Northern Ireland Deputy First Minister Martin McGuinness has said those who murdered Police Constable Ronan Kerr on Saturday are enemies of peace.
Speaking at a news conference in Belfast, after meeting PSNI Chief Constable Matt Baggott, Mr McGuinness condemned the attack.
He said he and Northern Ireland First Minister Peter Robinson had spoken to Taoiseach Enda Kenny and he repeated that nothing would break the peace process.
Mr Kerr was killed by a car bomb in Omagh in Co Tyrone on Saturday.
The bomb which killed Mr Kerr was the size of a lunch box and weighed up to 500g, police said today.
The under-car device was probably detonated using a mercury tilt switch and was housed in a grey plastic container.
The device also contained a timer mechanism which may been used for the safety of the bombers.
Detective Superintendent Raymond Murray believes the device could have been brought into the housing estate anytime between Thursday evening and Saturday afternoon.
25-year-old Ronan Kerr was leaving his home to start work at Enniskillen police station in Co Fermanagh when he was killed.
His mother, Nuala Kerr, urged other young Catholics not to be deterred from joining the PSNI.
She described her son as a wonderful young man who loved his job and appealed to the public for information about his killing.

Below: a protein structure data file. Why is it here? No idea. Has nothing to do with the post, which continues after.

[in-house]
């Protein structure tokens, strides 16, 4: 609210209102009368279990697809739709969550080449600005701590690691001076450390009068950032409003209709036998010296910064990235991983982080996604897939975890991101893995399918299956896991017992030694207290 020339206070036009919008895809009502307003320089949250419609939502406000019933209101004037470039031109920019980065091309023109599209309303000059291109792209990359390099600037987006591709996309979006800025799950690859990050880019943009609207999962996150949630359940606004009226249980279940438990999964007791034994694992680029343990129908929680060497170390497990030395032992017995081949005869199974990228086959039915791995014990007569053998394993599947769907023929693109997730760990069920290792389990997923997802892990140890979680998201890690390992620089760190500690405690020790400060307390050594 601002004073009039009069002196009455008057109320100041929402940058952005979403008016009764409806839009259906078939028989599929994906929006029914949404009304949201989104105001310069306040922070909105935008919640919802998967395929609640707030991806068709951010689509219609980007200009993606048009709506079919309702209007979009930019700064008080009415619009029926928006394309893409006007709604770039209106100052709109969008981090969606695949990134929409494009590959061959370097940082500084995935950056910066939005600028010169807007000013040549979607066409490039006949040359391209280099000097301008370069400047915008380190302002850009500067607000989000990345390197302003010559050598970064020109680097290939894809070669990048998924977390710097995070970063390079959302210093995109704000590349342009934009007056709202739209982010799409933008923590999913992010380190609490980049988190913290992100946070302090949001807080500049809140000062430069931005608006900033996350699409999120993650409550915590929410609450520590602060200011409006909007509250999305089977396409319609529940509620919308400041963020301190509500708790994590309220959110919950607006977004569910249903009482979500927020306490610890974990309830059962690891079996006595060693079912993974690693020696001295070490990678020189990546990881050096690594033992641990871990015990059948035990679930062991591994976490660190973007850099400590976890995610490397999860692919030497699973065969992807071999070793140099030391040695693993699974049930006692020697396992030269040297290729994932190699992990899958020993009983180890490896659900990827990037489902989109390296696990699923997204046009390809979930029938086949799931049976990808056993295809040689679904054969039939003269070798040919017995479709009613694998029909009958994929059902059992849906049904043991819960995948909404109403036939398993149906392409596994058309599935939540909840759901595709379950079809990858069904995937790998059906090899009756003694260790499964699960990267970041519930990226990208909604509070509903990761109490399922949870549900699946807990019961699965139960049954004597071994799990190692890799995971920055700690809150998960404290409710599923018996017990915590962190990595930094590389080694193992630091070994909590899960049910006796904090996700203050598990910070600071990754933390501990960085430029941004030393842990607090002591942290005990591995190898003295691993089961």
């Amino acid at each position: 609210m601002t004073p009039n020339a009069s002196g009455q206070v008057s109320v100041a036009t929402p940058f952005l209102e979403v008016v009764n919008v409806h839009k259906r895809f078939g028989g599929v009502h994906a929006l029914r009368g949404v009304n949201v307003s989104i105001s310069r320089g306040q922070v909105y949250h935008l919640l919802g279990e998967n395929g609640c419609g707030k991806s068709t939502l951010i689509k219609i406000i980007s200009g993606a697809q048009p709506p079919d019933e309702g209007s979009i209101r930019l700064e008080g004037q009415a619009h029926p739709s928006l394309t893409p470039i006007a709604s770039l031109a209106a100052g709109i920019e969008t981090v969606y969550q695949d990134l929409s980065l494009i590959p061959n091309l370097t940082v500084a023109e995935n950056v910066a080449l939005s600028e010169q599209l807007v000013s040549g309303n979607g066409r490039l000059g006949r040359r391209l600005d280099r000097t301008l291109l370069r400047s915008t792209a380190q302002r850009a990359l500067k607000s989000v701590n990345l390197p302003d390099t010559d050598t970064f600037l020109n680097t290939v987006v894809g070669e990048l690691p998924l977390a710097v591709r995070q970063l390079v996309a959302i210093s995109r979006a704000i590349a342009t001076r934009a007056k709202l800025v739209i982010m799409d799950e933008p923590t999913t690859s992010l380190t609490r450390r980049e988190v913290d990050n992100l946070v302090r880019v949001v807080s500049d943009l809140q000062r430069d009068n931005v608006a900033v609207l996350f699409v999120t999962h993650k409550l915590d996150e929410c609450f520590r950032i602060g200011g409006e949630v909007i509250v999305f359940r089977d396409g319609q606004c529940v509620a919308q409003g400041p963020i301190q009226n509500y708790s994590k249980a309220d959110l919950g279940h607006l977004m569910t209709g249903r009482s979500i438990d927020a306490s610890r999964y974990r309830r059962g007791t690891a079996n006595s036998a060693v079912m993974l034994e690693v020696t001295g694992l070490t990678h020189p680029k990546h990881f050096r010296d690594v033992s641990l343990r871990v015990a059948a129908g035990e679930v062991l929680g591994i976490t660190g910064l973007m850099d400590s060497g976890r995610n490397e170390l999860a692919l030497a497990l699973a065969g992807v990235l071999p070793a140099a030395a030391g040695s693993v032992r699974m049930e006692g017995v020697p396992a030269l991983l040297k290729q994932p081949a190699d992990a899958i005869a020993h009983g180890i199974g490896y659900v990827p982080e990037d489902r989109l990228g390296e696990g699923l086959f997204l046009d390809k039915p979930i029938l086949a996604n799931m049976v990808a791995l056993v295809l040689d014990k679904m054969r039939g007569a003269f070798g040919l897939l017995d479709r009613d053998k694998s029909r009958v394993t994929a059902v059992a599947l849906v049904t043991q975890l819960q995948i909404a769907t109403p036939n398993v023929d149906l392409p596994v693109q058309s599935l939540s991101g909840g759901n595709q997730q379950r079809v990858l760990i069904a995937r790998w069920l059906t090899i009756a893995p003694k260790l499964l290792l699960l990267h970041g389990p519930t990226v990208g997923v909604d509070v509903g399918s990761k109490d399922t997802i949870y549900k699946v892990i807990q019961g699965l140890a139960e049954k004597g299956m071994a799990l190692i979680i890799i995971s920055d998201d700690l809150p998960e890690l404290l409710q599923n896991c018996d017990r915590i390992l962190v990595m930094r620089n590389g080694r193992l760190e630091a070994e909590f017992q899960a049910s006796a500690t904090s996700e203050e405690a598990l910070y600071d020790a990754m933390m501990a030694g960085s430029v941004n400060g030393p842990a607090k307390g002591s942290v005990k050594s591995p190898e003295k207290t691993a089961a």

Mr McGuinness paid tribute to Mrs Kerr, and to the widow of PC Stephen Carroll, the first PSNI officer killed by dissidents.
‘There can be absolutely no doubt that Nuala Kerr is an inspirational woman, just like Kate Carroll is an inspirational woman,’ he said.
‘Our community has been absolutely united over the course of the weekend. We have had a united voice from the community, from church leaders, from civic leaders, from leaders of all the political parties, north and south and, very powerfully, from the Gaelic Athletic Association.
‘The people who murdered Ronan Kerr need to consider all of that, consider how isolated they are, and they need to bring their activities to an immediate end.’
‘My message is very, very simple: those who are perpetrating these acts, those who are killing our people, need to be apprehended.'
Elsewhere, The chairman of Beragh Red Knights GAA Club Gerard Treacy said that the GAA stand 'shoulder to shoulder' with the Kerr family, the PSNI and the entire community in comdemning outright this murder.
Gerard Treacy also said he wanted to send a strong message to the people engaged in this activity; that they have no support in the community and that their actions do not represent the views and feelings of the vast majority of people in Ireland.
No claim of responsibility for attack
Dissident republicans have been blamed for the attack, but no armed group has yet claimed responsibility for the blast.
Speaking on RTÉ's Today with Pat Kenny, Minister for Justice Alan Shatter said the 'barbaric atrocity has caused absolute revulsion' in all communities in Northern Ireland.
He pledged the gardaí would provide every assistance necessary to the PSNI.
The Taoiseach phoned Peter Robinson and Martin McGuinness this morning to discuss the murder of the PSNI officer.
Mr Kenny reiterated that the gardaí will work with the PSNI in its efforts to find those responsible for the killing of Constable Kerr.
The Highfield Close development, where the explosion happened, has been reopened but most residents had, this morning, not yet returned after being evacuated from their homes on Saturday night.
Police are carrying out door-to-door inquiries to gather clues from residents.